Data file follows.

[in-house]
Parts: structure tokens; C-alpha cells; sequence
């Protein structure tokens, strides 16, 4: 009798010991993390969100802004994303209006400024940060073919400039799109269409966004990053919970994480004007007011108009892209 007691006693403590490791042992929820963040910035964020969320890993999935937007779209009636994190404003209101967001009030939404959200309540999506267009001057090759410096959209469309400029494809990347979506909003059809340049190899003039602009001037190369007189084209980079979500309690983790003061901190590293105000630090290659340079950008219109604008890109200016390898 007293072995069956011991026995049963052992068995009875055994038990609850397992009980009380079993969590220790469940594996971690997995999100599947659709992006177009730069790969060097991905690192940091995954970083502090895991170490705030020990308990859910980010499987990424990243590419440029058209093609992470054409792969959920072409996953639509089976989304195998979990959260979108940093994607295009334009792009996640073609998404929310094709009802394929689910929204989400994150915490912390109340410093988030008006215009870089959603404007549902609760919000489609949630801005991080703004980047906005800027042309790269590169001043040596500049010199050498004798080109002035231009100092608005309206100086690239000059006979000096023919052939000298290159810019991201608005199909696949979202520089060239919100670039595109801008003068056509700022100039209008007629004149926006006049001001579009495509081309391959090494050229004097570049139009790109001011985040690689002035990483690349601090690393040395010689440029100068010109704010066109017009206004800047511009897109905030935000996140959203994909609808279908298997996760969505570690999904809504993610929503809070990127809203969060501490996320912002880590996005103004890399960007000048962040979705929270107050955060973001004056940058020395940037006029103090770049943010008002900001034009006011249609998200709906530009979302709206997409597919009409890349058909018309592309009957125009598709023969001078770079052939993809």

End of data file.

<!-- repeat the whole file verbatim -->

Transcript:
[in-house]
Parts: structure tokens; C-alpha cells; sequence
């Protein structure tokens, strides 16, 4: 009798010991993390969100802004994303209006400024940060073919400039799109269409966004990053919970994480004007007011108009892209 007691006693403590490791042992929820963040910035964020969320890993999935937007779209009636994190404003209101967001009030939404959200309540999506267009001057090759410096959209469309400029494809990347979506909003059809340049190899003039602009001037190369007189084209980079979500309690983790003061901190590293105000630090290659340079950008219109604008890109200016390898 007293072995069956011991026995049963052992068995009875055994038990609850397992009980009380079993969590220790469940594996971690997995999100599947659709992006177009730069790969060097991905690192940091995954970083502090895991170490705030020990308990859910980010499987990424990243590419440029058209093609992470054409792969959920072409996953639509089976989304195998979990959260979108940093994607295009334009792009996640073609998404929310094709009802394929689910929204989400994150915490912390109340410093988030008006215009870089959603404007549902609760919000489609949630801005991080703004980047906005800027042309790269590169001043040596500049010199050498004798080109002035231009100092608005309206100086690239000059006979000096023919052939000298290159810019991201608005199909696949979202520089060239919100670039595109801008003068056509700022100039209008007629004149926006006049001001579009495509081309391959090494050229004097570049139009790109001011985040690689002035990483690349601090690393040395010689440029100068010109704010066109017009206004800047511009897109905030935000996140959203994909609808279908298997996760969505570690999904809504993610929503809070990127809203969060501490996320912002880590996005103004890399960007000048962040979705929270107050955060973001004056940058020395940037006029103090770049943010008002900001034009006011249609998200709906530009979302709206997409597919009409890349058909018309592309009957125009598709023969001078770079052939993809």